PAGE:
Submitted by the University of Manitoba Faculty of Dentistry
University of Manitoba Faculties of Dentistry and Medicine join forces to improve health of at-risk Manitobans
Manitoba Health announced $500,000 in funding (over five years) to the faculties of Medicine and Dentistry toward development of a groundbreaking online curriculum to educate nondental health care providers about oral health.
Diseases and conditions of the oral cavity can have a profound and pervasive impact on overall health, especially in high-risk populations where access to dental care may be limited. The Oral Systemic Health for Non-Dental Healthcare Providers curriculum is the first comprehensive plan to fill this gap in health science education.
“This new and innovative online educational training curriculum will give health care workers the tools they need to help identify serious oral health conditions that can affect the lives of their patients,” said Ms. Theresa Oswald, Minister of Health (Manitoba).
Dr. Anthony M. Iacopino, Dean of the University of Manitoba Faculty of Dentistry, noted that the patient-centered curriculum will provide valuable training in areas such as cancer and periodontal disease. “It will ultimately result in better care for those at risk,” he said. “We are pleased to be able to take on a leadership role in this next generation of health care in Canada.”
The multimedia online curriculum will feature learning modules focusing on areas highly relevant to health outcomes in high-risk populations. These areas include oral cancer; the oral health care of children, older adults, care givers, and immunocompromised patients; and the provision of basic dental care by non-dental healthcare providers.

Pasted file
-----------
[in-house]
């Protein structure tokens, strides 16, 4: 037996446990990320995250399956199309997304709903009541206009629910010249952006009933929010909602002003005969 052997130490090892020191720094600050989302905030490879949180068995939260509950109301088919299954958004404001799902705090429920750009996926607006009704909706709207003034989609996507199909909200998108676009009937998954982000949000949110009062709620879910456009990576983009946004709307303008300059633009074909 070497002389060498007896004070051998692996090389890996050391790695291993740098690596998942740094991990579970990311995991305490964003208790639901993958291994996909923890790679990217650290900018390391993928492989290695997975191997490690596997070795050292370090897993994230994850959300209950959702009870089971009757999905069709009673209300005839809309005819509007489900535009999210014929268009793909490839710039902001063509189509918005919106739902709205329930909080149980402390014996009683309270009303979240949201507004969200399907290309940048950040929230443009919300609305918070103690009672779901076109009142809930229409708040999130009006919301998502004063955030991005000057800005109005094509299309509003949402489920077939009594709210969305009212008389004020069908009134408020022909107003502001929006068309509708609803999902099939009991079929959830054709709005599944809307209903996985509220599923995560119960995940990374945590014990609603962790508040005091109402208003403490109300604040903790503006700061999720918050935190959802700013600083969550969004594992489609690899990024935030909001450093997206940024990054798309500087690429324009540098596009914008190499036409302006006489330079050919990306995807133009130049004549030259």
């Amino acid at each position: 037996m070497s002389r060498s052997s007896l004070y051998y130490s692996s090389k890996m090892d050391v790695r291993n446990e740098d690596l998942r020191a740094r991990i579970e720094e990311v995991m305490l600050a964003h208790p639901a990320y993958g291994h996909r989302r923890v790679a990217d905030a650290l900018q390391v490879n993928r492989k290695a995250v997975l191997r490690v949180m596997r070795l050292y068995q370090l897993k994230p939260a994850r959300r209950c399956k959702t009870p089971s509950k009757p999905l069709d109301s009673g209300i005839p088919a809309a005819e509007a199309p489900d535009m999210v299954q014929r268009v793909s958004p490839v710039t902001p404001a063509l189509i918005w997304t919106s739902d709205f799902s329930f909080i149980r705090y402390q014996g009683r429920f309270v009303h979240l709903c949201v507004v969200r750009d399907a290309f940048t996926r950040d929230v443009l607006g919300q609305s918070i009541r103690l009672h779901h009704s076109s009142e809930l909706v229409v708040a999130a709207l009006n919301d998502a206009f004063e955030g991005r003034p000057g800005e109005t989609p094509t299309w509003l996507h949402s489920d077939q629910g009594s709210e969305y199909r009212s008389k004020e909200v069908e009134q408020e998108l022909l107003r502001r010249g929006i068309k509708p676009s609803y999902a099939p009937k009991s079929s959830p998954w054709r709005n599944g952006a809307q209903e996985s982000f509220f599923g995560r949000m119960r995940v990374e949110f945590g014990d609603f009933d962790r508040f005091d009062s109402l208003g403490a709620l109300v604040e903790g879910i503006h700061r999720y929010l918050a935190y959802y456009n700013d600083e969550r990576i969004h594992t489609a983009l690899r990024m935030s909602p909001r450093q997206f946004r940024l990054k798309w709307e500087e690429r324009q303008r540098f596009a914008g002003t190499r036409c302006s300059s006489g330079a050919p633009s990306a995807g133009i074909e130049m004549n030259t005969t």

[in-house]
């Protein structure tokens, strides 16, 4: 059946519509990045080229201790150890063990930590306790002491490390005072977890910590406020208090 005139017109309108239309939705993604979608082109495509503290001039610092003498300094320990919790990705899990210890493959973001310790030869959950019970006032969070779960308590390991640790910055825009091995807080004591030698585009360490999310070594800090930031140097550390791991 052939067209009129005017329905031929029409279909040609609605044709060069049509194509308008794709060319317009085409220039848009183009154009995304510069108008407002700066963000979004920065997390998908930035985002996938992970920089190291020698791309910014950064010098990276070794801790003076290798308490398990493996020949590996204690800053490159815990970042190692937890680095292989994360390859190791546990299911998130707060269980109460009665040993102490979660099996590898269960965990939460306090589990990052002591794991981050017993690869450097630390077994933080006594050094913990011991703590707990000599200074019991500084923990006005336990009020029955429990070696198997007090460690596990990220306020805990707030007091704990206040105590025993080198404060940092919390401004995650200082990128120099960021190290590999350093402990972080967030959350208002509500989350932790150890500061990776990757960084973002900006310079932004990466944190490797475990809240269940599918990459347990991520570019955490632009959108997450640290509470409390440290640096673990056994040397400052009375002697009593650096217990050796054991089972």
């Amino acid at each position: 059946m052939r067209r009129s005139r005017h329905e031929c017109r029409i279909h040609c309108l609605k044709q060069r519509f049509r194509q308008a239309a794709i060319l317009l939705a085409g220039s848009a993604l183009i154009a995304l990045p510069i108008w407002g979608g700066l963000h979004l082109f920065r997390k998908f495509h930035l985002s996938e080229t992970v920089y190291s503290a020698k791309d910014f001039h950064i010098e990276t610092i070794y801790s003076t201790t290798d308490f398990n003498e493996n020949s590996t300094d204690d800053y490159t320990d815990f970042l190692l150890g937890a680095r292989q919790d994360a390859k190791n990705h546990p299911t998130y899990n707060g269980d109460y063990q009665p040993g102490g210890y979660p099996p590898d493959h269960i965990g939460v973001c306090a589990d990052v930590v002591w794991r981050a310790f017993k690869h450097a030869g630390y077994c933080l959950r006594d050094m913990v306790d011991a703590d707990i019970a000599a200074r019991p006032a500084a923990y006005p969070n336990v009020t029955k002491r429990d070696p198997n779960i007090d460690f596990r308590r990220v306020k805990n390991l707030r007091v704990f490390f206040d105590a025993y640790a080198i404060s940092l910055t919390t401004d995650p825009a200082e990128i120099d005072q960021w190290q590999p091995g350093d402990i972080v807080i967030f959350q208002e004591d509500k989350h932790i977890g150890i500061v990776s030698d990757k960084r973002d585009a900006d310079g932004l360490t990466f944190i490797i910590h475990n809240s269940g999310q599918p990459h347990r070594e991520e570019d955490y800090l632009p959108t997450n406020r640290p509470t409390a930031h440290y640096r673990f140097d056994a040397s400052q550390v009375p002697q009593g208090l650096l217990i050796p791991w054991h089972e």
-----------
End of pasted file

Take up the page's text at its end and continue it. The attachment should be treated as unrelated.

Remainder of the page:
“We expect the new curriculum will be embraced by all members of our allied health professions as we work toward improving health outcomes for all,” said Dean Brian Postl, University of Manitoba Faculty of Medicine.
The curriculum will provide tools to assist nondental health care providers—such as physicians, nurses, and pharmacists—in screening, appropriately referring patients at risk for oral diseases and conditions, and co-managing patients in high-risk categories.
Given the appropriate education and training in oral health, nondental health care providers could impact the epidemiologic trends in serious and often debilitating oral diseases and conditions.
The Curriculum in Oral Health for Non-Dental Healthcare Providers is led by Dr. Casey Hein, Director of Education, International Centre for Oral-Systemic Health and Director of Inter-Professional Continuing Development in the Faculty of Medicine’s Division of Continuing Education and Professional Development.
The curriculum realizes the mandate set out by Health Canada for achieving interprofessional education for collaborative, patient-centered practice. The educational modules, currently under development, will be made available to students at the University of Manitoba in addition to undergraduate and graduate health care students worldwide.